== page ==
2. Dogma has no context so there is no possibility of 'measured virtue'. There is no hierarchy of values to say you are debasing a higher or more fundamental principle for an incidental one. For this reason, people have the potential to engage in unspeakable acts justified by a certain dogma, and at the neglect of another.

Of course some of you are going to argue that non-Christians are also capable of insanity. True enough, which is why I alluded to the other types of non-mystical collectivism which are evident in the world. It is however interesting to explore the relationship between the various mental disorders and values. The reason I think its interesting is because the greater number of 'nutters' seems to be in the Bible belts of countries like America.
Back to the issue of non-mystical collectivist nutters. My mind wonders to Japan. There are people doing some really crazy crimes in Japan. i.e. The kid who cut off his friend's mothers head and put it in her post box. Japan has heaps of such stories. But the country does have a low crime rate. I guess some people are just more accepting of collectivism.
Andrew Sheldon

Friday, September 3, 2010

Everyone is wrong - except me

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Religious leaders in Britain have lashed out at Steven Hawking as he sought to debunk a religious explanation for the creation of the universe. My conclusion - they are both wrong. Let us consider their arguments:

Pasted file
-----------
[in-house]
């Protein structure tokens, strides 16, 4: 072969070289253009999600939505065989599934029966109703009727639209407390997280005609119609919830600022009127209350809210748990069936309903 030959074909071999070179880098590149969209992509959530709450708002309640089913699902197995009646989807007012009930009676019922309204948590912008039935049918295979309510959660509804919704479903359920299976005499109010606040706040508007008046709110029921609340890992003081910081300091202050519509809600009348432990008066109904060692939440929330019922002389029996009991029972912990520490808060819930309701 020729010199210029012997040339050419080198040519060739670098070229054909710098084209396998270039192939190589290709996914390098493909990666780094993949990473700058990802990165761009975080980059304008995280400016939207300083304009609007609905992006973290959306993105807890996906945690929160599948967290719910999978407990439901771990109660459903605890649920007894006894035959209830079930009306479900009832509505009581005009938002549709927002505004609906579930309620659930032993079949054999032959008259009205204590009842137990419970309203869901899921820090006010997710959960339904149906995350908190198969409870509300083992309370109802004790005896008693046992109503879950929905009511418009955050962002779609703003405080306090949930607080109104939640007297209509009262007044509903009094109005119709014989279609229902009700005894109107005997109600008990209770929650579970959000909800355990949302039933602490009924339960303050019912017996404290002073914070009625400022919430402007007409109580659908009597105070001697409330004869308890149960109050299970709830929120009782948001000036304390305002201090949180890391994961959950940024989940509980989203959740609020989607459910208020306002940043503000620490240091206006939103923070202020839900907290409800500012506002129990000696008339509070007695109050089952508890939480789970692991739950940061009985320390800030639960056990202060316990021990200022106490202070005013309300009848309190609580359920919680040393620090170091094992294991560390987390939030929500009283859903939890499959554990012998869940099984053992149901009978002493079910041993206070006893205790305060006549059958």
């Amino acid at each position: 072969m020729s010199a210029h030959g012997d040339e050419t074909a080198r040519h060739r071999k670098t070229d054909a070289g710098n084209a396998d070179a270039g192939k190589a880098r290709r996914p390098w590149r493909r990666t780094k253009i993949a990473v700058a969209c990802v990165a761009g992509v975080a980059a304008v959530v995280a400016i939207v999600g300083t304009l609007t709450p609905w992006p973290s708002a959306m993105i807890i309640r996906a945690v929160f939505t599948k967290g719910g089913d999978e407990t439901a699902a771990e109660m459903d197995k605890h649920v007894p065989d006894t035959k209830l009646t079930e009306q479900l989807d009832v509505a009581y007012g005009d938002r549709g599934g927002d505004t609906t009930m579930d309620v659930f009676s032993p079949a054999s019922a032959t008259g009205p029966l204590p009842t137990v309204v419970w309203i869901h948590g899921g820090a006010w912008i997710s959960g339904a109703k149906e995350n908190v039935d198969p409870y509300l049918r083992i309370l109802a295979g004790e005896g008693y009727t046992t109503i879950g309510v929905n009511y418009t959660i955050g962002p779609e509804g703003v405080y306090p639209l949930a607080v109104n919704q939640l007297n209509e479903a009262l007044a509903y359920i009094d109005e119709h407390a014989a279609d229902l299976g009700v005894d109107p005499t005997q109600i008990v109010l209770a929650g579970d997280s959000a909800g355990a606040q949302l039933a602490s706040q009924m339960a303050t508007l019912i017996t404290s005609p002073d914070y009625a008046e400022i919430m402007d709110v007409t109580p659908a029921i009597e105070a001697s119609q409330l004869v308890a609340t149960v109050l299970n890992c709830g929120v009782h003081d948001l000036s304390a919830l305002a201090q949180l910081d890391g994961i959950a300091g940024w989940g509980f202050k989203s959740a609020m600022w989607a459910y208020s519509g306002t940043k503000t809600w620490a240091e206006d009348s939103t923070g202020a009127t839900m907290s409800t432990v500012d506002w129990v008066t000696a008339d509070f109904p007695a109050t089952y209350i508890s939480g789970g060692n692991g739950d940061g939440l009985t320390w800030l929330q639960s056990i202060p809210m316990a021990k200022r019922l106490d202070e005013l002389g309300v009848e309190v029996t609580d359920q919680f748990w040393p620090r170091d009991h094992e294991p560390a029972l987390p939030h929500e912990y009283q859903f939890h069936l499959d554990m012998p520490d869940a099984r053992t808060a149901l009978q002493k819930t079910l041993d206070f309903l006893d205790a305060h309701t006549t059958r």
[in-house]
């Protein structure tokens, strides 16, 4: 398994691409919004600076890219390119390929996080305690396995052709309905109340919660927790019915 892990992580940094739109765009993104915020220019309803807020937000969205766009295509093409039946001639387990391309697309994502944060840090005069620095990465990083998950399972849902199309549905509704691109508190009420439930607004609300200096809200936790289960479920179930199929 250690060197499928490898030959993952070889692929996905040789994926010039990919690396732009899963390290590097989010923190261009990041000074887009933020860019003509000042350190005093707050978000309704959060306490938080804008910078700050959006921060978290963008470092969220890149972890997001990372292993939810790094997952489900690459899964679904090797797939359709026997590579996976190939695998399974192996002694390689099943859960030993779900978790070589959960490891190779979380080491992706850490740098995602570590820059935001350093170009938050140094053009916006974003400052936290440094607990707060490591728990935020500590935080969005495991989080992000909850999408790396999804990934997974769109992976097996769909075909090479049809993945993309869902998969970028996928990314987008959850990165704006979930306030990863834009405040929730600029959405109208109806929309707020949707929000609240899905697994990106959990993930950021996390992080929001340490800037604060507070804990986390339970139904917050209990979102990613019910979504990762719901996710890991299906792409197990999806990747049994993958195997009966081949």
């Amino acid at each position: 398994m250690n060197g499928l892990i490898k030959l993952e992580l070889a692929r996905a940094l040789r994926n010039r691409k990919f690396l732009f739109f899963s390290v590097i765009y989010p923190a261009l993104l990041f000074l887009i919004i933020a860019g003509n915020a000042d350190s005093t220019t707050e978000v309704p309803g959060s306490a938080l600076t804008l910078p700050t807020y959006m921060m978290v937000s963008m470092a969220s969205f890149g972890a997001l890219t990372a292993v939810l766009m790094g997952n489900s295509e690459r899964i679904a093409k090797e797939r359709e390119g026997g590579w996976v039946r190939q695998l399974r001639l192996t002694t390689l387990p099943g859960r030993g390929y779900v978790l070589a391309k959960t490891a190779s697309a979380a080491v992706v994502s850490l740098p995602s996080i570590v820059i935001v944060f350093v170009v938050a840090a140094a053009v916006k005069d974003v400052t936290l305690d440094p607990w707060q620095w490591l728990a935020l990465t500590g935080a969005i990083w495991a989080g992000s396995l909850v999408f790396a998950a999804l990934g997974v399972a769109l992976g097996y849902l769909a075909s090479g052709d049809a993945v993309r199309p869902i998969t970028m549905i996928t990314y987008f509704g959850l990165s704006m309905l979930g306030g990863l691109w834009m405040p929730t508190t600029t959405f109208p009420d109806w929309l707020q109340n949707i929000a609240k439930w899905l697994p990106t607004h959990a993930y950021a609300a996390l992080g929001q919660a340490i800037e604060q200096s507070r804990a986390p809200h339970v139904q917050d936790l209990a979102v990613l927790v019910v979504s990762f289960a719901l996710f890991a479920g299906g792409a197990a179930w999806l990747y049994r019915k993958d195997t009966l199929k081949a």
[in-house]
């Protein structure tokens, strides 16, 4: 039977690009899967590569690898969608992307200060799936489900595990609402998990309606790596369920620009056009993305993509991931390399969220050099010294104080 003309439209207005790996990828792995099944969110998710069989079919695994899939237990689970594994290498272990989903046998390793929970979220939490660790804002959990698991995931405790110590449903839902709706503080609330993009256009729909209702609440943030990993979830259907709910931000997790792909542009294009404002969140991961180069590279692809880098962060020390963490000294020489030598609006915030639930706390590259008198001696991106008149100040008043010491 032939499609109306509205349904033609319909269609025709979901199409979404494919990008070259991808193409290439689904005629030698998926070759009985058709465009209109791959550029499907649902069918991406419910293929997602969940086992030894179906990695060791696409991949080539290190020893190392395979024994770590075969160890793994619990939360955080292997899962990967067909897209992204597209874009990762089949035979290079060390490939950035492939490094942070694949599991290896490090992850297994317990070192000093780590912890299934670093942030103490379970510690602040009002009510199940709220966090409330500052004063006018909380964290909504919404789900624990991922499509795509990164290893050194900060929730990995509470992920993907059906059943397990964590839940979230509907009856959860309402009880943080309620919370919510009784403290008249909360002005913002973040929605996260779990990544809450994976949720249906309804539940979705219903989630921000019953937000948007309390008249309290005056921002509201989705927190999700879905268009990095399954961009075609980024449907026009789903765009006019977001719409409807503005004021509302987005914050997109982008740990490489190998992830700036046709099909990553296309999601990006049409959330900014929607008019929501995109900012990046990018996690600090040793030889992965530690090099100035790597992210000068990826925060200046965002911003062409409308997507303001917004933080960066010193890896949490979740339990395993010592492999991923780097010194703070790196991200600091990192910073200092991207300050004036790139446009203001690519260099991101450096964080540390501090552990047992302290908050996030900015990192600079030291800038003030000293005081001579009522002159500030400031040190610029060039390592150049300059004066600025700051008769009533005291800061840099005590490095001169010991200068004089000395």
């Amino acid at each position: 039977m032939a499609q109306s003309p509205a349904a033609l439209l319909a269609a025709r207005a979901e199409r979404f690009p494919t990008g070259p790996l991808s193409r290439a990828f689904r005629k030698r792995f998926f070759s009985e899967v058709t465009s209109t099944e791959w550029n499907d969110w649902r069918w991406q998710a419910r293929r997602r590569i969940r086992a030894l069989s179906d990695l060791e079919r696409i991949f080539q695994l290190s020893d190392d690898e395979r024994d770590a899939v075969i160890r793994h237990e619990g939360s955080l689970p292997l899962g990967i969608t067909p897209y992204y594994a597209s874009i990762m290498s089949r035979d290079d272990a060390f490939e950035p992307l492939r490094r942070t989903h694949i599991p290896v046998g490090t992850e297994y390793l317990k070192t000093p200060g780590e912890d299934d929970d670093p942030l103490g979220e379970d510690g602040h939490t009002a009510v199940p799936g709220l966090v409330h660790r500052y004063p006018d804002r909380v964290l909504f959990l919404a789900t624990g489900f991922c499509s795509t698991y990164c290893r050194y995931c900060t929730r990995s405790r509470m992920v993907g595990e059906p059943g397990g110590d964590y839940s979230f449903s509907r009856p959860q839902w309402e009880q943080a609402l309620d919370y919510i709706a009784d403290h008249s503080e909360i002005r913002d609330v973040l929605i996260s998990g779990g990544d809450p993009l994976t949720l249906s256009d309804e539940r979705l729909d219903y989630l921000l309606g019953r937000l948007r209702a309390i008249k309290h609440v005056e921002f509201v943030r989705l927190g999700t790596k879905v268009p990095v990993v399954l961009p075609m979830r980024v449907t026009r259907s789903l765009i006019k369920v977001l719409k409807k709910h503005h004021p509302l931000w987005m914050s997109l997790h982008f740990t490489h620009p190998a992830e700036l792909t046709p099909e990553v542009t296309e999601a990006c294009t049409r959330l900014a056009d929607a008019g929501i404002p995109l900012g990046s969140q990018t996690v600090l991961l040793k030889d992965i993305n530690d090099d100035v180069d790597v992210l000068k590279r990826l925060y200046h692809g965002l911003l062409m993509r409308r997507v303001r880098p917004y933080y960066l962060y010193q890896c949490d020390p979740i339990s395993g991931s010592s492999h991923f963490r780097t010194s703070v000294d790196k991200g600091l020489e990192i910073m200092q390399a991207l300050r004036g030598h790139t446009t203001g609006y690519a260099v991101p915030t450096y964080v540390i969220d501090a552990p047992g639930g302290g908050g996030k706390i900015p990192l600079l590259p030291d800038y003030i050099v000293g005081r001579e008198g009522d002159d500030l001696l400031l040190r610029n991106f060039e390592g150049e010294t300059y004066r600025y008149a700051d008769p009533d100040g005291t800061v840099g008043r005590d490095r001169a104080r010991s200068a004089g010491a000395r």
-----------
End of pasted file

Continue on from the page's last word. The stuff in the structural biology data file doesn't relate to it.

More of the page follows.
Hawking says that given the existence of gravity, "the universe can and will create itself from nothing" according to an excerpt published in The Times of London.
This is nonsense. Matter does not spontaneously evolve from nothing, it transforms from another form of matter, a matter than is far more dense and thus relatively smaller.
The head of the Church of England, the Archbishop of Canterbury Dr. Rowan Williams, told the Times that "physics on its own will not settle the question of why there is something rather than nothing".
Actually he is right. Physics will not answer that question because science seeks to explain things in terms of causation, and there is no causation. Even non-Christians seem to be mystified by this question, of what caused the universe or matter. The answer is NOTHING. There is no cause...there is no starting point. The universe has always existed. The Big Bang was not the start of the universe, it was merely a fragment in time in which matter underwent massive, but not unprecedented change. I am suggesting that the universe has undergone periods of collapse and re-birth. Gravity provided the momentum for its collapse, and instability (i.e. nuclear fission) provided the basis for its ultimate expansion.
"Belief in God is not about plugging a gap in explaining how one thing relates to another within the Universe. It is the belief that there is an intelligent, living agent on whose activity everything ultimately depends for its existence".
True again. Religion is not about providing rationalisations for reconciling facts and faith. In truth religion and science are incompatible. Science seeks to develop a rational framework for understanding the universe, whilst religious wants people to accept a certain dogma on faith, which involves acceptance despite or without reference to facts. Any resolution offered by science could only diminish your faith, and therefore your virtue.